Author Topic: Venice, Doge Antonio Venier. Billon Tornasello  (Read 103 times)

0 Members and 1 Guest are viewing this topic.

Offline capnbirdseye

  • Vic
  • Moderator
  • Honorary Member
  • *****
  • Posts: 6 276
Venice, Doge Antonio Venier. Billon Tornasello
« on: April 02, 2019, 08:36:06 PM »
Another from my recent 'Islamic' lot if anyone can identify it. I can't make out what is in the centre ?

0.57g very thin, more like billon than silver
« Last Edit: April 02, 2019, 11:52:33 PM by capnbirdseye »
Vic

Offline Figleaf

  • Administrator
  • Honorary Member
  • *****
  • Posts: 28 238
Re: Medieval Europe coin
« Reply #1 on: April 02, 2019, 08:47:24 PM »
I can't make out what is in the centre ?

An angel with upturned wings, I think.

Peter
An unidentified coin is a piece of metal. An identified coin is a piece of history.

Offline andyg

  • Global Moderator
  • Honorary Member
  • *****
  • Posts: 3 365
  • DERBYS UK
Re: Medieval Europe coin
« Reply #2 on: April 02, 2019, 09:34:35 PM »
Venice...?
always willing to trade modern UK coins for modern coins from elsewhere....

Offline Manzikert

  • Honorary Member
  • *****
  • Posts: 1 225
Re: Medieval Europe coin
« Reply #3 on: April 02, 2019, 10:32:56 PM »
Venetian tornesello for the Morea, Doge Antonio Venier 1382-1400. Stahl Zecca: The Mint of Venice in the Middle Ages 14-17; N. Circ. 1979, p.182. Theoretical fineness 0.110 Ag

Obv. + ANTO VENERIO DUX round winged lion of St. Mark
Rev. + VEXILIFER VENETIA[VM contraction] round cross

Alan

Offline Figleaf

  • Administrator
  • Honorary Member
  • *****
  • Posts: 28 238
Re: Medieval Europe coin
« Reply #4 on: April 02, 2019, 10:58:09 PM »
The tornesello was minted in Venice but meant for the colonies of Coron and Modon, Negroponte and Crete. The coins were struck in a low grade silver alloy of 0.111 (black money). They were intended to replace the denier tournois. Although Venier reigned until 1400, tornesellos were last minted in 1350.

Peter
An unidentified coin is a piece of metal. An identified coin is a piece of history.

Offline capnbirdseye

  • Vic
  • Moderator
  • Honorary Member
  • *****
  • Posts: 6 276
Re: Medieval Europe coin
« Reply #5 on: April 02, 2019, 11:46:33 PM »
Thanks for the i.d. Alan and everyone else who added comments,  another one saved from the lost & lonely tin
Vic

Offline Manzikert

  • Honorary Member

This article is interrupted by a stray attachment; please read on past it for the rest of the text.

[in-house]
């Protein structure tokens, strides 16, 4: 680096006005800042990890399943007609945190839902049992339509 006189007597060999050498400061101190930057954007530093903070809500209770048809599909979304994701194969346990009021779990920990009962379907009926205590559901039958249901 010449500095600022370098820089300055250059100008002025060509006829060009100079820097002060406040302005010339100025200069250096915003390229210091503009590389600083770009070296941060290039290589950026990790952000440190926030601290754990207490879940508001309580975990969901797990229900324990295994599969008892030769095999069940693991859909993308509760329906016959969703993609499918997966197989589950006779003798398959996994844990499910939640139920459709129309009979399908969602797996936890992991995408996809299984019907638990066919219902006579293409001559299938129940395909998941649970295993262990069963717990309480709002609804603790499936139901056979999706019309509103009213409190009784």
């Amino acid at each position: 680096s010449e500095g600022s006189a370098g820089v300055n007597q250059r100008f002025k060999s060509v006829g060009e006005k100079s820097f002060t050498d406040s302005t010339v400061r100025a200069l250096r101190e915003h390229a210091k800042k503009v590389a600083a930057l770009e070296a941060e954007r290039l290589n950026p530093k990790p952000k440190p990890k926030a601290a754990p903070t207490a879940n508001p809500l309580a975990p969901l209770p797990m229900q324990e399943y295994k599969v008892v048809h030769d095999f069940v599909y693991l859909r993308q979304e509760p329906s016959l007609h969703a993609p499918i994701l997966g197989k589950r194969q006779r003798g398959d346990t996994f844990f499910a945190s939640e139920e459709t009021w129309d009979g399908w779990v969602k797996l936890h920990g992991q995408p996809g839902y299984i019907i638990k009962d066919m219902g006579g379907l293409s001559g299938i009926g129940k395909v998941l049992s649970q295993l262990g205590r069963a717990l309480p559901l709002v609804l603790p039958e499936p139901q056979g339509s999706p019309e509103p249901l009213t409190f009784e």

• *****
  • Posts: 1 225
Re: Venice, Doge Antonio Venier. Billon Tornasello
« Reply #6 on: April 03, 2019, 12:44:36 AM »
But Venier's dates are 1382-1400, and I also have coins of Andrea Contarini, 1368-1382, so minting of torneselli must have continued past 1350: should that have been 1390?

Alan

Offline Figleaf

  • Administrator
  • Honorary Member
  • *****
  • Posts: 28 238
Re: Venice, Doge Antonio Venier. Billon Tornasello
« Reply #7 on: April 03, 2019, 10:54:52 AM »
AFAIK, minting went on, but minting of the tornesello specifically stopped. There is a confusing text here that seems to suggest minting of tornesello stopped even earlier, but it may refer only to those made in Greece.

By the end of the thirteenth century, mints in Thebes and Clarentza were producing large quantities of deniers tournois for the dukes of Athens and princes of Achaia respectively. A handful of other mints in Greece also issued significant quantities of deniers around the year 1300. In 1305 the government of Venice, noting the loss of income to its own treasury and to Venetian merchants from this minting, authorized the establishment in its mainland outposts of Coron and Modon of a mint to produce coins in competition. There is no evidence, numismatic or documentary, that such plans were ever carried out.

The striking of deniers tournois in the duchy of Athens apparently ended before the beginning of Catalan domination in 1311. By 1330, activity had been curtailed at the Achaian mint of Clarentza as well as at the smaller mainland mints. The older deniers tournois continued to circulate, however, long after their minting. In a hoard deposited in the early fifteenth century, almost one-third of the coins were deniers tournois minted before 1310, about a century earlier.


More inconclusive information at the bottom of page 1031 here. It does note that they type was not very successful.

Much more detail, except on what we are looking for here.

Peter
An unidentified coin is a piece of metal. An identified coin is a piece of history.

Offline Manzikert

  • Honorary Member
  • *****
  • Posts: 1 225
Re: Venice, Doge Antonio Venier. Billon Tornasello
« Reply #8 on: April 03, 2019, 12:32:20 PM »
I don't have access to a full copy of Stahl, but in a Google extract on p.312 he says that '... torneselli are known which have been struck mistakenly with soldino reverse dies for the reigns of Andrea Contarini, Antonio Venier and Michele Steno.' Steno ruled from 1400-1413 so torneselli must have been struck after 1400. All torneselli were struck in Venice for export to the Venetian posessions.

The reference to 1350 can't even be to the Greek denier tournois: Metcalfe (Coinage of the Crusades and Latin East, p.284) refers to one struck after 1396 by Charles I Tocco, Count of Cephalonia at Leucas. Metcalf also has Michele Steno at the end of his list of Doges, presumably implying that he was the last to mint torneselli for the Venetian posessions.

Alan